November 12, 2018   |   Updated: July 9, 2019

Since entertainment and gaming are typically the focal points for virtual and mixed reality, it’s easy to only think in those contexts. While advancements in those two areas are likely to continue for the foreseeable future, the same VR technologies will significantly impact other areas of society as well. We’ve discussed [training] and [urban planning], but a major potential application is something that hasn’t gotten a lot of attention yet: transportation.

For consumers, the process of researching and buying a vehicle is likely to be one of the first ways they interact with VR outside of entertainment: “Virtual reality technology is being used by major automotive brands to showcase their products. Customers can try everything, from examining vehicle features to test driving,” says IEEE member Sukanya Mandal.

VR’s involvement with cars and trucks doesn’t start at the point of sale — this technology will have an impact throughout the design process, too. Mandal again: “For automotive designers and engineers, VR’s realistic elements allow them to analyze how a new vehicle will look or test its efficiency without having to build multiple models, reducing time and cost.” This change in process would benefit consumers as well as the environment.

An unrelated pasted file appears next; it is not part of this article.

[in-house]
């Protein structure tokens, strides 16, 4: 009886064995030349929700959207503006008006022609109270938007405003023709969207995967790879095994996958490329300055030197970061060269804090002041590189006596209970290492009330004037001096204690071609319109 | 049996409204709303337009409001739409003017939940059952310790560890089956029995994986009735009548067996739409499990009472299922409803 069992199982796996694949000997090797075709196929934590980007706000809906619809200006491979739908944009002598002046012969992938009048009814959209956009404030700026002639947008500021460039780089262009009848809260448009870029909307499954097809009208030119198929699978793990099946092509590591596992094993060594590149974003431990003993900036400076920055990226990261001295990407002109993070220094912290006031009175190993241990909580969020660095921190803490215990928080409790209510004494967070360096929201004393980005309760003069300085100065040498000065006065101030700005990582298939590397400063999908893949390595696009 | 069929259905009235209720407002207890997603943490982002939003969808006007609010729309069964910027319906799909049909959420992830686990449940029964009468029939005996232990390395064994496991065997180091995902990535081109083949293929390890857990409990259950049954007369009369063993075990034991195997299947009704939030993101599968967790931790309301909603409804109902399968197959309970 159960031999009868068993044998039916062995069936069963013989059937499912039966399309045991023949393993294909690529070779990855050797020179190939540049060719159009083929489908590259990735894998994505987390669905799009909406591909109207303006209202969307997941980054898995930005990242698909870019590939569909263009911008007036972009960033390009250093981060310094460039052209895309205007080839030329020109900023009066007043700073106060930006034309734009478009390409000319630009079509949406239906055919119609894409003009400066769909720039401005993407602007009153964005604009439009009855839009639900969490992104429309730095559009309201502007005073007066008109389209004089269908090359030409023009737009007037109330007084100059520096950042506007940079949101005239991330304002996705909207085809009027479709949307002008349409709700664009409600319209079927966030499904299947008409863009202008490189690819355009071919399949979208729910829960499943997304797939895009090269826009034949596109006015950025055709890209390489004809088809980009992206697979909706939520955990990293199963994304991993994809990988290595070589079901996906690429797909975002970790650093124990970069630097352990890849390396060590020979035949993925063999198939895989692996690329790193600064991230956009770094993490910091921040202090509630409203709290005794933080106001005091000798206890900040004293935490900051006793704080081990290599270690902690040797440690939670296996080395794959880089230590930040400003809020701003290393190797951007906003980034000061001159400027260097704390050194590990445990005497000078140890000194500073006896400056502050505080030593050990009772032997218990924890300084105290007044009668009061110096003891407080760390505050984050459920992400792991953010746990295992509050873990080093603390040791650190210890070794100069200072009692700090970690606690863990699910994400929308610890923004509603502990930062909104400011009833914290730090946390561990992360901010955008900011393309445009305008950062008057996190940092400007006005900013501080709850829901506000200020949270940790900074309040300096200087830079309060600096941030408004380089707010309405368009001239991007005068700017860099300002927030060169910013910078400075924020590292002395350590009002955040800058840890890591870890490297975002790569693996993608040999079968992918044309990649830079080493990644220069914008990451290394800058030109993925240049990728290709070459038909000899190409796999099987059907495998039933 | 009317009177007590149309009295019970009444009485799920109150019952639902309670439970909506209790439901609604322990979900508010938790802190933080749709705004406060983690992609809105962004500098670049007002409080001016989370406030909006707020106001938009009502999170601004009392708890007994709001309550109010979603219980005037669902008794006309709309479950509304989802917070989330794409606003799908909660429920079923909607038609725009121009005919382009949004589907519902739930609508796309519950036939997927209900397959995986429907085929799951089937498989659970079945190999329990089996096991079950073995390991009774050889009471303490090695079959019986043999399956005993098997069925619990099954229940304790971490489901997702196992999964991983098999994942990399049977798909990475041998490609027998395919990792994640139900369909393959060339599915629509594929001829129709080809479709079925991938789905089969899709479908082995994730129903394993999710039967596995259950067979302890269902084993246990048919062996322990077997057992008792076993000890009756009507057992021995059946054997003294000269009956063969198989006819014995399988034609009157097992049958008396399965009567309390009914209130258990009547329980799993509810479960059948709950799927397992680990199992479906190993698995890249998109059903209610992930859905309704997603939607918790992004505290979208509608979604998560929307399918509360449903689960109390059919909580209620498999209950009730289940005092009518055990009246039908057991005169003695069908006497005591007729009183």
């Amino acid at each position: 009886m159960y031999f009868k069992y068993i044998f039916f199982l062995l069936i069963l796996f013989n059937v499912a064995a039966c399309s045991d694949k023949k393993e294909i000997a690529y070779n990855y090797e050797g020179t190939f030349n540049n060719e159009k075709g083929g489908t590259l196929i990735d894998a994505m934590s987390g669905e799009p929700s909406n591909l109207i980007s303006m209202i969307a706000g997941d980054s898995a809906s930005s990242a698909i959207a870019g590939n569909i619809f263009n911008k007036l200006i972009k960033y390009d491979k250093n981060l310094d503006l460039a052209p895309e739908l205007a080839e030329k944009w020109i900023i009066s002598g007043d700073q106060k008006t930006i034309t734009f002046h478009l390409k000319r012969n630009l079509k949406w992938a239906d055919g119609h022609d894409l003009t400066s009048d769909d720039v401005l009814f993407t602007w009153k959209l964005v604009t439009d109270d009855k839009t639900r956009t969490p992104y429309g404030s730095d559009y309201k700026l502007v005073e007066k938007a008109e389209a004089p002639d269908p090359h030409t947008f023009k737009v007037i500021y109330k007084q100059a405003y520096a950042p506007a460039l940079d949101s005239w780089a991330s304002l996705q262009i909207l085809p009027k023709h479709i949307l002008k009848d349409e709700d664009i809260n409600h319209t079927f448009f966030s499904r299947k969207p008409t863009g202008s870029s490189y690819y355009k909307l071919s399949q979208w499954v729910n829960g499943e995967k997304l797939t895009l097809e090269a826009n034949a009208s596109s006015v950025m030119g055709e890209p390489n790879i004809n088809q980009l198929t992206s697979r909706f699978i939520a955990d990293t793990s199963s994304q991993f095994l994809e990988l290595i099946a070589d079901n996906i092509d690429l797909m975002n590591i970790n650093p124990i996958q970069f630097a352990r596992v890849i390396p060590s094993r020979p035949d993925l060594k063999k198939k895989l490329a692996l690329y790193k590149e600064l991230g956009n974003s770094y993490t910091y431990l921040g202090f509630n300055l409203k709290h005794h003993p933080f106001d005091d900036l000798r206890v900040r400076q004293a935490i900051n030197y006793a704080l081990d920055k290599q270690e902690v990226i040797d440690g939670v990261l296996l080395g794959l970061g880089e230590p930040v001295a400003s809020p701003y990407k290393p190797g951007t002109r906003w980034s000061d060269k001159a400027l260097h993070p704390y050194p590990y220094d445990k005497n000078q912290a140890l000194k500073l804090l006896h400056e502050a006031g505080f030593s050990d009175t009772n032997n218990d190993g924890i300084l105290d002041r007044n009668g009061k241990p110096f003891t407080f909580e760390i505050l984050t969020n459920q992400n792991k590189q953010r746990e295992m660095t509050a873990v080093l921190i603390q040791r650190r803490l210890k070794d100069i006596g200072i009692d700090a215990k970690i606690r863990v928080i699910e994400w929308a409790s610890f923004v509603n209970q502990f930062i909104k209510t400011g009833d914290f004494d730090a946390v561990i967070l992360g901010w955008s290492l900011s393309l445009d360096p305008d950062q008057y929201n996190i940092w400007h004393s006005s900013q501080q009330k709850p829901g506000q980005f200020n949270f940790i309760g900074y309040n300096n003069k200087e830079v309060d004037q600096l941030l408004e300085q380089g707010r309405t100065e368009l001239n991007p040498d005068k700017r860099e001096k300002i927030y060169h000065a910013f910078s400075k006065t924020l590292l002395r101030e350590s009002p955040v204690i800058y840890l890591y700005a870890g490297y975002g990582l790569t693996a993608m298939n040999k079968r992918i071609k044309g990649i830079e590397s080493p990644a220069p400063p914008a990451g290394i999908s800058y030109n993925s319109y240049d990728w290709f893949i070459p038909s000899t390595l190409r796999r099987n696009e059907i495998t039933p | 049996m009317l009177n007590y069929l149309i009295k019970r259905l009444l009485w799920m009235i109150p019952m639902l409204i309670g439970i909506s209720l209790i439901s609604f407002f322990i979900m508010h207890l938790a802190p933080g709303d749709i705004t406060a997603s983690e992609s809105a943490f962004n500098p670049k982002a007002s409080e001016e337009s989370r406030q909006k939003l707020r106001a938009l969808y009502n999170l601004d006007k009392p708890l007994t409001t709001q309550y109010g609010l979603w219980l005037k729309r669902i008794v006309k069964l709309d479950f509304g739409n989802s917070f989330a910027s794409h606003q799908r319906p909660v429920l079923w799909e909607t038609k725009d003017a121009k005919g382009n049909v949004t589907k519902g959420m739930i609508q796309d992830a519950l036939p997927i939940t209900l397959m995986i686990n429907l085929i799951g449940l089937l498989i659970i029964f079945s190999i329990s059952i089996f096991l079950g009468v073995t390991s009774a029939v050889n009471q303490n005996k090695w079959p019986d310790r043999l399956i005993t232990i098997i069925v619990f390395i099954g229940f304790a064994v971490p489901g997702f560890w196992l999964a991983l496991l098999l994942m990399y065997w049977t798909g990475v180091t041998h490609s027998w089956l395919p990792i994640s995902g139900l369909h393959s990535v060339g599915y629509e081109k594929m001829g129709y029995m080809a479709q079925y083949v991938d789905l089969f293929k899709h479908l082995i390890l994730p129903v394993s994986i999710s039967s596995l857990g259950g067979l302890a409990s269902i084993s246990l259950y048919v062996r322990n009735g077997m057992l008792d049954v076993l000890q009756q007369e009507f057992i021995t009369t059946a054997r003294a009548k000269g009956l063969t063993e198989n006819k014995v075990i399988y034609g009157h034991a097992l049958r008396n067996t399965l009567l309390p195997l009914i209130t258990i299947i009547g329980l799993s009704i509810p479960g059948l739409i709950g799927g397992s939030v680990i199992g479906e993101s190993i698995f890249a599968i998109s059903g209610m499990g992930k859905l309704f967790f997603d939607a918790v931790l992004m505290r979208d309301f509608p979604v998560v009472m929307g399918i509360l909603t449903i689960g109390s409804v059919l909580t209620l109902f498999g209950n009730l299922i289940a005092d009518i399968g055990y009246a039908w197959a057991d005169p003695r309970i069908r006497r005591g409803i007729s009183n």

As designs are ready to move to production, there’s an entire emerging field called Industrial Augmented Reality (IAR) that’s improving how factories and warehouses operate. Research published on IEEE Xplore covers the entire IAR lifecycle in a shipyard, and the tremendous benefits to the shipbuilding process. IAR can help provide workers with instructions, train new hires, visualize the location of products and tools, alert employees of predictive maintenance, augment employee communication, visualize equipment in dark and hidden areas and more.

When it comes to aircraft, virtual and mixed reality stand to make complex systems easier to operate, in turn improving safety, a highly desirable outcome. “To envision how transformational this can be, imagine a pilot being able to manipulate sensitive engine controls within an aircraft by merely a hand gesture,” says IEEE member Saumya Sharma.

A similar concept is making waves in the world of drone piloting, but using the body instead of the hand. Researchers have found that torso control is generally easier to learn and more intuitive than a joystick when it comes to flying a drone. The learnings from this work, aside from impacting other vehicles, stand to come full circle and improve control in VR gaming.

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